- The three 40mm case fans are tricky. Some people say that they are noisy and not able to pull much air, so it’s not worth the trouble. Personally, I think it would be better to have at least two fans to have a little circulation. Having a little bit of air current is better than nothing – especially if the machine is left on for extended periods of time.
- For the push-button to eject the CD tray… it is kind of a funky design. When I line up my drive, the button isn’t able to reach when depressed. So I cut out a thin piece of rubber and glued it to back side to increase the reach by 1-2mm. That did the trick.
So, how much did all of this cost? In September 2012, the total cost was around $700. Before anyone gets mad at me, please know that the majority of the costs went into the case (~$250) and the solid state drive (~$160). I also know that there are better processors out there – i3, i5, and I’ve even seen i7s built using this case with SLI graphic cards and triple-channel DDR3 memory. Or other types of HTPC that uses nettops or similar smaller profiles with a tiny footprint. Although these other systems definitely run faster, I want to remind folks that this set up is nice in that the case design will fit into your home theatre equipment and not be easily detected as an HTPC. In addition, it’s a fully capable computer so you won’t be concerned with it being under-powered or not having enough memory.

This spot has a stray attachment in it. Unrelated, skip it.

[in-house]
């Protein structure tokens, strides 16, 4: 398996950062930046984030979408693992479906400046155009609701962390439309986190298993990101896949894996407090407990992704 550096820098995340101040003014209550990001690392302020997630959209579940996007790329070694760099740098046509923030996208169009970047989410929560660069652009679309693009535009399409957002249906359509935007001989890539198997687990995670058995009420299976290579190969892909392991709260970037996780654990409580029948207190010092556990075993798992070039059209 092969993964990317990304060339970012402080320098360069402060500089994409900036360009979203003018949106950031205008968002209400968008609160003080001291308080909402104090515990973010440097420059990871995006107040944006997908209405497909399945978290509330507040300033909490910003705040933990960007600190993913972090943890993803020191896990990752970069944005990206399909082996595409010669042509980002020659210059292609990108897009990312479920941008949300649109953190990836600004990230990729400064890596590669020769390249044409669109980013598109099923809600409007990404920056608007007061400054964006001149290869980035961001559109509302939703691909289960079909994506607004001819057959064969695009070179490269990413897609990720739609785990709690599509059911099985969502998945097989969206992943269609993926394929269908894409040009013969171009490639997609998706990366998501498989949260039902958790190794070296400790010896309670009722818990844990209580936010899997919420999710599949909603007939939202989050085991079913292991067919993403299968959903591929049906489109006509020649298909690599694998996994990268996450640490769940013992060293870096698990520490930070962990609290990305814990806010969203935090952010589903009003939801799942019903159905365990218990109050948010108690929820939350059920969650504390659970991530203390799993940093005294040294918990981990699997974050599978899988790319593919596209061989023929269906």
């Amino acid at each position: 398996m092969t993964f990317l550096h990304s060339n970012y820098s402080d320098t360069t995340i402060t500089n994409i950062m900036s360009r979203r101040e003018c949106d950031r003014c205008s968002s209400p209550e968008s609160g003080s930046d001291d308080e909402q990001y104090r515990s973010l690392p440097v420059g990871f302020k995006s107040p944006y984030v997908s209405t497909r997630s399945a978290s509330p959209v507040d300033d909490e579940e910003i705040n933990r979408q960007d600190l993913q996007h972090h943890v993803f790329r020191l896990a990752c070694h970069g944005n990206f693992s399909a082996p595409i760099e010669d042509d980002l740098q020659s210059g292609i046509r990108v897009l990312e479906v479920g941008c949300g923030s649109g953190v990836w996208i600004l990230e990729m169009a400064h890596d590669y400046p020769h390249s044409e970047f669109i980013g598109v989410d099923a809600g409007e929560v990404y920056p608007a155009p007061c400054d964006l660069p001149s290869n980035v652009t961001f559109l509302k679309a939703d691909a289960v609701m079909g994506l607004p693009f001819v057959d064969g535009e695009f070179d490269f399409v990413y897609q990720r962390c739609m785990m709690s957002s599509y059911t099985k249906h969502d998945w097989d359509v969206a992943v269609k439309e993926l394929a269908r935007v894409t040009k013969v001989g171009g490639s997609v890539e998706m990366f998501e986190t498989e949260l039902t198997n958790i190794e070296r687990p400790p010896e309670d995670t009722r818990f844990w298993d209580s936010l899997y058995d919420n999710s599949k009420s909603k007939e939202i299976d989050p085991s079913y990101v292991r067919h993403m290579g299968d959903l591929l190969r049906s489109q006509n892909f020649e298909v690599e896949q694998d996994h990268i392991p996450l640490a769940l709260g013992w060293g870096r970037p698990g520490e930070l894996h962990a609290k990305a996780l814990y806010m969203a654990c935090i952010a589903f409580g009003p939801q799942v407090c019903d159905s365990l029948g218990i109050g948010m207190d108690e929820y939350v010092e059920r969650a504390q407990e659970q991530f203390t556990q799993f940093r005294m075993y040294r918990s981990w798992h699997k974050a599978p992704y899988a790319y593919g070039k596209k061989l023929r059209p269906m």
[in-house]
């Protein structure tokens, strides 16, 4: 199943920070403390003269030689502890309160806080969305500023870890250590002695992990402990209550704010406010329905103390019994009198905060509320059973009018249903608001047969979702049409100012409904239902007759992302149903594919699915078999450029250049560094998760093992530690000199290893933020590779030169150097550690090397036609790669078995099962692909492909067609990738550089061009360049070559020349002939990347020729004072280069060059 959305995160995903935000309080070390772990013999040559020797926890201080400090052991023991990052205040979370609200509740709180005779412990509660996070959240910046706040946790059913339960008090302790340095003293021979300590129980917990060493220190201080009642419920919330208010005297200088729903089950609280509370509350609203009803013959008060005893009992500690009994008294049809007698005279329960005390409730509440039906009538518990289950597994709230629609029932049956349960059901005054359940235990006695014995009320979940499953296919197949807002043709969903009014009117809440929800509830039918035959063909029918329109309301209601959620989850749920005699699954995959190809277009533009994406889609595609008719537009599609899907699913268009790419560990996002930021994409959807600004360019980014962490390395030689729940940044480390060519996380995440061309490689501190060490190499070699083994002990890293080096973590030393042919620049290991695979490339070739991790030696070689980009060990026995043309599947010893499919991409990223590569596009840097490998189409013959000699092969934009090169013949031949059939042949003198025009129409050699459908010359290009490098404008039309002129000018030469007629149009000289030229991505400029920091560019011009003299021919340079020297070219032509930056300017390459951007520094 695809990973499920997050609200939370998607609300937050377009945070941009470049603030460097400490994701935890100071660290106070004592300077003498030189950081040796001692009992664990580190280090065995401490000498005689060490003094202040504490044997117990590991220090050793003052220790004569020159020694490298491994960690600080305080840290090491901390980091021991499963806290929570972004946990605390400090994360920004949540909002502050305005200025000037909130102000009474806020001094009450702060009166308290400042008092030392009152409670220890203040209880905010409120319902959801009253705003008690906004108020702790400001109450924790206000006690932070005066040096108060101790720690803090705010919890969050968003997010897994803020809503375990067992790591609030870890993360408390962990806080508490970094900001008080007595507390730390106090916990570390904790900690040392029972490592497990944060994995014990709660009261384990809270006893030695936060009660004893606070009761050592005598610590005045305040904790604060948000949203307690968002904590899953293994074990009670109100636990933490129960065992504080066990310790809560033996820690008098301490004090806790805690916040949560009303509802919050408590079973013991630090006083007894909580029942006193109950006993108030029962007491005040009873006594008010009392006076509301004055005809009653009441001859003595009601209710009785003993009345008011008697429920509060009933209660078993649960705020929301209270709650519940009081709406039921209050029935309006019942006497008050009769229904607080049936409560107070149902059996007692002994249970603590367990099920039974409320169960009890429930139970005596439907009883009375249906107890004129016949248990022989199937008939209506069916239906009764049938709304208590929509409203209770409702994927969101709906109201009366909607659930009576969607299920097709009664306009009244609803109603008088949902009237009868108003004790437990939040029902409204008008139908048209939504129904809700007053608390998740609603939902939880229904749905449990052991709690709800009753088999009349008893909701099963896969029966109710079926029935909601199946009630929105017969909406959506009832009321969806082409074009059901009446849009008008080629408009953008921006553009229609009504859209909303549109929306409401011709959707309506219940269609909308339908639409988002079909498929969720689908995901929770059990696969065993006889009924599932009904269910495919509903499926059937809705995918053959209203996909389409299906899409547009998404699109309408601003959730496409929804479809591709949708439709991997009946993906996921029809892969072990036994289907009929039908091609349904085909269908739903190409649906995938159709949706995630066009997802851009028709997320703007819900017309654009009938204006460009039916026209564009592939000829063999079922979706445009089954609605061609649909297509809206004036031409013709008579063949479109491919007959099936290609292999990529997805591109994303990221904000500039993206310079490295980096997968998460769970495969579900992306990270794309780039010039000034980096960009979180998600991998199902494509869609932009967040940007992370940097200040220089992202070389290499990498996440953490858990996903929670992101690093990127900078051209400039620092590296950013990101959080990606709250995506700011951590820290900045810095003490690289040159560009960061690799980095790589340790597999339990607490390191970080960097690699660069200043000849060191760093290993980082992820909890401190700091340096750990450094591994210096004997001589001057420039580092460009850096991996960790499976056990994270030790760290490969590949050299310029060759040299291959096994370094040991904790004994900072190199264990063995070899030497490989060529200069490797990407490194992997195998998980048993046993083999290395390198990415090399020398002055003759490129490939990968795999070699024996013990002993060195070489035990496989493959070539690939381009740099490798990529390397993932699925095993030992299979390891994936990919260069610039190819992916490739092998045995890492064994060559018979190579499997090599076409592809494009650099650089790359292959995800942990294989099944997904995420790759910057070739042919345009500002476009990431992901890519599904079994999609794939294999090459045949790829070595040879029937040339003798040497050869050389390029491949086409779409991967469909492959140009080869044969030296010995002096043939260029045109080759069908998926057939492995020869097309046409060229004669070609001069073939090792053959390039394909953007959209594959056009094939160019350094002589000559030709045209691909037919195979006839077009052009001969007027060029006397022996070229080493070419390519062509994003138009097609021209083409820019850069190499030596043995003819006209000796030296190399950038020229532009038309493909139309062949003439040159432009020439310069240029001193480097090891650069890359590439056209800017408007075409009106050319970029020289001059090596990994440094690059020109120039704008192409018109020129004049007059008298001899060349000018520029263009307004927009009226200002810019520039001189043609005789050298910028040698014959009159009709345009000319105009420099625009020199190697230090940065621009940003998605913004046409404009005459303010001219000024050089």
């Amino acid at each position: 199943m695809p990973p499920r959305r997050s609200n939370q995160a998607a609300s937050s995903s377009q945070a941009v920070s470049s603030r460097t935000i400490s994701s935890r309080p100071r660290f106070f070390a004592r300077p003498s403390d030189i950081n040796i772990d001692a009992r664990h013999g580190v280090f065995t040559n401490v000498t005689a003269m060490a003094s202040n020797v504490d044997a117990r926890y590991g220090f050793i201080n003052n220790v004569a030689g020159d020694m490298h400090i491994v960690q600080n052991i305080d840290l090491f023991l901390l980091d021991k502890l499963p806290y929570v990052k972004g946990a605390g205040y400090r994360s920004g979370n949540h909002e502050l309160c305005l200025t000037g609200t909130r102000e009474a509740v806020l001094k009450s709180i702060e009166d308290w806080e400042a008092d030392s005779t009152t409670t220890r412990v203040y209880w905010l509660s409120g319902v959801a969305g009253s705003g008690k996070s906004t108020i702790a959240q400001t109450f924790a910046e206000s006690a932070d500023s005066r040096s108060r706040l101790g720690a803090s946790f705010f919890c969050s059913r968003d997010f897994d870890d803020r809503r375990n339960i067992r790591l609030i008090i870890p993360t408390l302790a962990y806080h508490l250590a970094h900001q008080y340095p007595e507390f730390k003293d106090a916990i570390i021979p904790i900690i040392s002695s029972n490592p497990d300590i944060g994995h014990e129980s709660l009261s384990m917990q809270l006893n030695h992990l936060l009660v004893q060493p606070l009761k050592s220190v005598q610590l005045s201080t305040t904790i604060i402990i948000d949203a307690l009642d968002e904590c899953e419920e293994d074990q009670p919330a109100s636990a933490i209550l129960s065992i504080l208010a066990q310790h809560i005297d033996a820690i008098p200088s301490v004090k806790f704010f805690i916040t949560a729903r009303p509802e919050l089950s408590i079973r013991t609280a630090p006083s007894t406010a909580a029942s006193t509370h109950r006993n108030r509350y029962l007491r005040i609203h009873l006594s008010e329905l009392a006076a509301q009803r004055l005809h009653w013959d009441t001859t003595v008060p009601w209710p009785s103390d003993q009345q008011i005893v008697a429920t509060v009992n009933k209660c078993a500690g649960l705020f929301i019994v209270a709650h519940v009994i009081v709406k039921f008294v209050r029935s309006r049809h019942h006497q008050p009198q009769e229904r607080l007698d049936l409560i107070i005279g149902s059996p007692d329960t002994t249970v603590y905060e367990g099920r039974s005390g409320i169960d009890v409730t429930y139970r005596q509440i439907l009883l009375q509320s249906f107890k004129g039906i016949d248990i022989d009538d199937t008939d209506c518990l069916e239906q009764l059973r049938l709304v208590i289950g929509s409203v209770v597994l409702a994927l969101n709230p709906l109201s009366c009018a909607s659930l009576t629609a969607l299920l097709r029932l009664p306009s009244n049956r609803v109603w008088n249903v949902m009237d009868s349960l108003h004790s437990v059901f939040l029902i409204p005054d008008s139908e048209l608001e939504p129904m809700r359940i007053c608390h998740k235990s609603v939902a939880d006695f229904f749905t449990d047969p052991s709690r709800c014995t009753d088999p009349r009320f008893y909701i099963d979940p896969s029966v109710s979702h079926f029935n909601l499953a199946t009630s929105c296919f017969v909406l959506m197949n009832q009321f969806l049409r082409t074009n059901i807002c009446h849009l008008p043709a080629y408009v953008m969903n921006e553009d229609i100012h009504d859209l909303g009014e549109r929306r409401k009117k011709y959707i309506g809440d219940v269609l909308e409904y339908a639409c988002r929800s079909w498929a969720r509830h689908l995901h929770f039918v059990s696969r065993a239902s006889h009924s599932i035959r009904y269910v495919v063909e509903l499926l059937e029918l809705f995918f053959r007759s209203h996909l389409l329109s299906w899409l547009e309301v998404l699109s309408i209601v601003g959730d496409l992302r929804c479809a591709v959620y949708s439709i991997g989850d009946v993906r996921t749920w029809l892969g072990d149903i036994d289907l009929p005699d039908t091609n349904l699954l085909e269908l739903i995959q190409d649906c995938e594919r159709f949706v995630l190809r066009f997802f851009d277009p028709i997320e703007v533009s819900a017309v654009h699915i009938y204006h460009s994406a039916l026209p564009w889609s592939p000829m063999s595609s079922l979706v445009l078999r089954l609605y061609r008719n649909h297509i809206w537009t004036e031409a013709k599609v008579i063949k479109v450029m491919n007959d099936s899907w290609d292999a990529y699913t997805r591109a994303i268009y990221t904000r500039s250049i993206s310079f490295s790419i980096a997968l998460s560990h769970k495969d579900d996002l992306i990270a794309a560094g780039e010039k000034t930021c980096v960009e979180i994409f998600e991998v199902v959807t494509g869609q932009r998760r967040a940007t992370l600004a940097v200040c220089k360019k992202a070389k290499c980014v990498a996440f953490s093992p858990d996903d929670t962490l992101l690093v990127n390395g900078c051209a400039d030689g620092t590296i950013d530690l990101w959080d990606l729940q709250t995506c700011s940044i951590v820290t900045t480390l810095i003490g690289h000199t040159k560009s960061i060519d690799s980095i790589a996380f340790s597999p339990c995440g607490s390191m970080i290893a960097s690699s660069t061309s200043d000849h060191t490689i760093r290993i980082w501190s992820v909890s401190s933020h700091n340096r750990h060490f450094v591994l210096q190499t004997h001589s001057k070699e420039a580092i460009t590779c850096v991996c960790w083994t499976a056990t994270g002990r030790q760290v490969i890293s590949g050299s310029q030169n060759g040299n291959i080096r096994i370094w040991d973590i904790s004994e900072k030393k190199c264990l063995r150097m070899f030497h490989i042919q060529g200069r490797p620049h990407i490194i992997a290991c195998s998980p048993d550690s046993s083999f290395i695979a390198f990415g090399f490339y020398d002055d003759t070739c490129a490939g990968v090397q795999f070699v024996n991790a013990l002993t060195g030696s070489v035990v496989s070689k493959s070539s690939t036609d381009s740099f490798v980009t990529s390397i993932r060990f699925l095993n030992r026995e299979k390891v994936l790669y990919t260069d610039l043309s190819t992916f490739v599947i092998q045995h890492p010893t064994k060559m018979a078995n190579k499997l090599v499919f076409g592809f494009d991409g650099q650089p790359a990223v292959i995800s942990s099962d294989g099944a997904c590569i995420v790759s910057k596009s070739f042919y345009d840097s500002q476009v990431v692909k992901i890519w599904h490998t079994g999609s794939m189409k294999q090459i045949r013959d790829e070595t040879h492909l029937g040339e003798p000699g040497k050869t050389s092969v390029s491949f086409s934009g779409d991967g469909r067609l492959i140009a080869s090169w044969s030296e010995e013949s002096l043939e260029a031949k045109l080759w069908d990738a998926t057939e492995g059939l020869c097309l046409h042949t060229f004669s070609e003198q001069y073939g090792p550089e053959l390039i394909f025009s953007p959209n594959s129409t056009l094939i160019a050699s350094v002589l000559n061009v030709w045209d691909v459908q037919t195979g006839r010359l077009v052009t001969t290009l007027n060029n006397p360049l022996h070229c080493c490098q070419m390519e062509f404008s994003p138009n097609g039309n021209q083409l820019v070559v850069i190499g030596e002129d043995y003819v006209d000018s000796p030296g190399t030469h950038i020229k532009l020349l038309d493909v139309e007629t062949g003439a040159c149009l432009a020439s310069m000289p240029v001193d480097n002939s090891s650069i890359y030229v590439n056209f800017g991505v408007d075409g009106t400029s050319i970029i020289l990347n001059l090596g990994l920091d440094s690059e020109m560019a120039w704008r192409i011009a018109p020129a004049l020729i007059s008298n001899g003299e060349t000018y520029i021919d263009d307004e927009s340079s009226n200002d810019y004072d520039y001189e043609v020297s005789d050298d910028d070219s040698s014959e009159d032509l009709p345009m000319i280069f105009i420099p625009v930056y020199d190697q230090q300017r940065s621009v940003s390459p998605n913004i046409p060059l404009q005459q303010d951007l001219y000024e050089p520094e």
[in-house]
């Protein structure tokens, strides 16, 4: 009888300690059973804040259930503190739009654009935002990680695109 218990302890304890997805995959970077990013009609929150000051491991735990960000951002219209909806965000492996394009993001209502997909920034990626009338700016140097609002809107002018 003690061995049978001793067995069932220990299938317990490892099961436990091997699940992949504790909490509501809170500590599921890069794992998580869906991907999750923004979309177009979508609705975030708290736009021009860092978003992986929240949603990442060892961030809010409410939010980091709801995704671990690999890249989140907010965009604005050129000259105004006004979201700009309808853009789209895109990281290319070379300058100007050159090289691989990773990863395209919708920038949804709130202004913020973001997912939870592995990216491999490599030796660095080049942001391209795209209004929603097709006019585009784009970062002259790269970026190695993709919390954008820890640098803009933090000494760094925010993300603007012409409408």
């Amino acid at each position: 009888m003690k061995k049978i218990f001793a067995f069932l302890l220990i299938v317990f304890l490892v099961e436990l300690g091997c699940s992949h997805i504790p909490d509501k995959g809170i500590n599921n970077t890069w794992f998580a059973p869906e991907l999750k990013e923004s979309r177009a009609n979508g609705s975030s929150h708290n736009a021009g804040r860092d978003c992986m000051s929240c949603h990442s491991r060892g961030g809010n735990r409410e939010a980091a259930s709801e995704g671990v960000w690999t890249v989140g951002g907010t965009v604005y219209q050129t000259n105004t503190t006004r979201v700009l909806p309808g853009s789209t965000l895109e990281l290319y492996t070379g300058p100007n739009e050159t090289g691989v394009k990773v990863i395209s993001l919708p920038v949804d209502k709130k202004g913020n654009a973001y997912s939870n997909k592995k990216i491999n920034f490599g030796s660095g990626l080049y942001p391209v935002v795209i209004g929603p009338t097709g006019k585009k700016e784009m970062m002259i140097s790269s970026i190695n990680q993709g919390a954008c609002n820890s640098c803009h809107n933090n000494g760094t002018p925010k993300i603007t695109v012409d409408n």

Results of the system:
- The system is using up about 105 watts, and runs relatively cool thanks to the 45nm Wolfdale processor using only 65W at 1333Mhz FSB.
- Processor at idle is about 31-32C (88-90F), and levels at 57-59C (134-138F) under full load when running Prime95 for torture testing.
- The hottest thing in the computer right now is the south bridge, which is around 40-41C (104-106F). It’s not bad, but can be easily fixed.
- I currently have it connected to my home network in order to access all media content from remote servers in my room.
If you have any questions or inputs, please feel free to let me know. It always helps to receive feedback or constructive criticism – so don’t be shy!